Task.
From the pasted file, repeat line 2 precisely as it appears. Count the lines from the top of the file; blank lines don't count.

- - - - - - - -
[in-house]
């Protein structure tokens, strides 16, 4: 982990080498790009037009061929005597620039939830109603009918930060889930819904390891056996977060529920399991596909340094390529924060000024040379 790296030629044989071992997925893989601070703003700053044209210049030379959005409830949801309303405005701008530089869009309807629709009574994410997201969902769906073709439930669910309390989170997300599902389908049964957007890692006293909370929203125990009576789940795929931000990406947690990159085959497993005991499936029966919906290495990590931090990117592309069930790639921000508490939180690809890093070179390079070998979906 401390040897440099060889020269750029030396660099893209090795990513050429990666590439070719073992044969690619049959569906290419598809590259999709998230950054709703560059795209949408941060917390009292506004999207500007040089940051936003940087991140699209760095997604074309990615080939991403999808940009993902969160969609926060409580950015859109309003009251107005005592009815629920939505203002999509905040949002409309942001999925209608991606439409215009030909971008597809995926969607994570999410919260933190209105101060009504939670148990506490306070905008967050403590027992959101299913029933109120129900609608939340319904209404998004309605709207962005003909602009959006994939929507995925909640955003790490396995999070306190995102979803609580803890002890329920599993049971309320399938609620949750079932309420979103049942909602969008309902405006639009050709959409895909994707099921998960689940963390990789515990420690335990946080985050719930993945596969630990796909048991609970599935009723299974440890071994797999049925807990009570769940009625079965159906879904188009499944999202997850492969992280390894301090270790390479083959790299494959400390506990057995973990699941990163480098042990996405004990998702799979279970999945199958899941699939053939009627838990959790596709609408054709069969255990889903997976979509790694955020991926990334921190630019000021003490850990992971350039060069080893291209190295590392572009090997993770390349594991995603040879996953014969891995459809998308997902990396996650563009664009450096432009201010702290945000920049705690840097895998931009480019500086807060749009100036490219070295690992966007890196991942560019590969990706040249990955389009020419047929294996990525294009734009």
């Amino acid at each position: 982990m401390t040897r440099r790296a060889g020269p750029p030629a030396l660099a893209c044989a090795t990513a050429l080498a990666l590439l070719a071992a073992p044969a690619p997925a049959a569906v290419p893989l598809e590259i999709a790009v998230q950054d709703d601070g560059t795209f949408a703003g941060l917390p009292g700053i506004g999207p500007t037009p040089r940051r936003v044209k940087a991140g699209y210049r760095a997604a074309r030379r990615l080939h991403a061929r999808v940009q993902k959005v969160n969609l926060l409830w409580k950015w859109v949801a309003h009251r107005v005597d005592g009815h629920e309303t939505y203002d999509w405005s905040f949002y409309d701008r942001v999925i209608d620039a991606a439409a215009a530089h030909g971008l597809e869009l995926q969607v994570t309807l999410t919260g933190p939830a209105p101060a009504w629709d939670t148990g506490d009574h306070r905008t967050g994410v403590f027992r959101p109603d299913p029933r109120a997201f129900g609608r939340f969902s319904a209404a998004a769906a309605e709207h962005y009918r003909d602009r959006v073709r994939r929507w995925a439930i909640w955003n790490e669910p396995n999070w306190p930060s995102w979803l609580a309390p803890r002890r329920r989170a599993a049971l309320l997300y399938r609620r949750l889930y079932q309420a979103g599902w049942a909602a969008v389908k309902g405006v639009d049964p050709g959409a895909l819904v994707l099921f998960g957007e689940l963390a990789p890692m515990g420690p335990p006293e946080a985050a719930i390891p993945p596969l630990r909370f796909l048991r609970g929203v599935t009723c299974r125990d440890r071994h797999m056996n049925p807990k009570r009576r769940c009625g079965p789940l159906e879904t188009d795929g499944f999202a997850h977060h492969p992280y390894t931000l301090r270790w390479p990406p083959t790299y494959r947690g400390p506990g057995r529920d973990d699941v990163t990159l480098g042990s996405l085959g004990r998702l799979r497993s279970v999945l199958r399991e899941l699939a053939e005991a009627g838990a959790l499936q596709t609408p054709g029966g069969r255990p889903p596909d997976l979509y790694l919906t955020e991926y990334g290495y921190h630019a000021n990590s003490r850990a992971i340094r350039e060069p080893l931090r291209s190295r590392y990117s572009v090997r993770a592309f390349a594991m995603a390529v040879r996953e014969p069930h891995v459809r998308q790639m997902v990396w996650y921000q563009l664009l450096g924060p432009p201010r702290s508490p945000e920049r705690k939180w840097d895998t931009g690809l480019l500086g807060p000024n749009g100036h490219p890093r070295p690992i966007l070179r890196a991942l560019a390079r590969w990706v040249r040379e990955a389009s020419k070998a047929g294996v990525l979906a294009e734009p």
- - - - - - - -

């Protein structure tokens, strides 16, 4: 982990080498790009037009061929005597620039939830109603009918930060889930819904390891056996977060529920399991596909340094390529924060000024040379 790296030629044989071992997925893989601070703003700053044209210049030379959005409830949801309303405005701008530089869009309807629709009574994410997201969902769906073709439930669910309390989170997300599902389908049964957007890692006293909370929203125990009576789940795929931000990406947690990159085959497993005991499936029966919906290495990590931090990117592309069930790639921000508490939180690809890093070179390079070998979906 401390040897440099060889020269750029030396660099893209090795990513050429990666590439070719073992044969690619049959569906290419598809590259999709998230950054709703560059795209949408941060917390009292506004999207500007040089940051936003940087991140699209760095997604074309990615080939991403999808940009993902969160969609926060409580950015859109309003009251107005005592009815629920939505203002999509905040949002409309942001999925209608991606439409215009030909971008597809995926969607994570999410919260933190209105101060009504939670148990506490306070905008967050403590027992959101299913029933109120129900609608939340319904209404998004309605709207962005003909602009959006994939929507995925909640955003790490396995999070306190995102979803609580803890002890329920599993049971309320399938609620949750079932309420979103049942909602969008309902405006639009050709959409895909994707099921998960689940963390990789515990420690335990946080985050719930993945596969630990796909048991609970599935009723299974440890071994797999049925807990009570769940009625079965159906879904188009499944999202997850492969992280390894301090270790390479083959790299494959400390506990057995973990699941990163480098042990996405004990998702799979279970999945199958899941699939053939009627838990959790596709609408054709069969255990889903997976979509790694955020991926990334921190630019000021003490850990992971350039060069080893291209190295590392572009090997993770390349594991995603040879996953014969891995459809998308997902990396996650563009664009450096432009201010702290945000920049705690840097895998931009480019500086807060749009100036490219070295690992966007890196991942560019590969990706040249990955389009020419047929294996990525294009734009």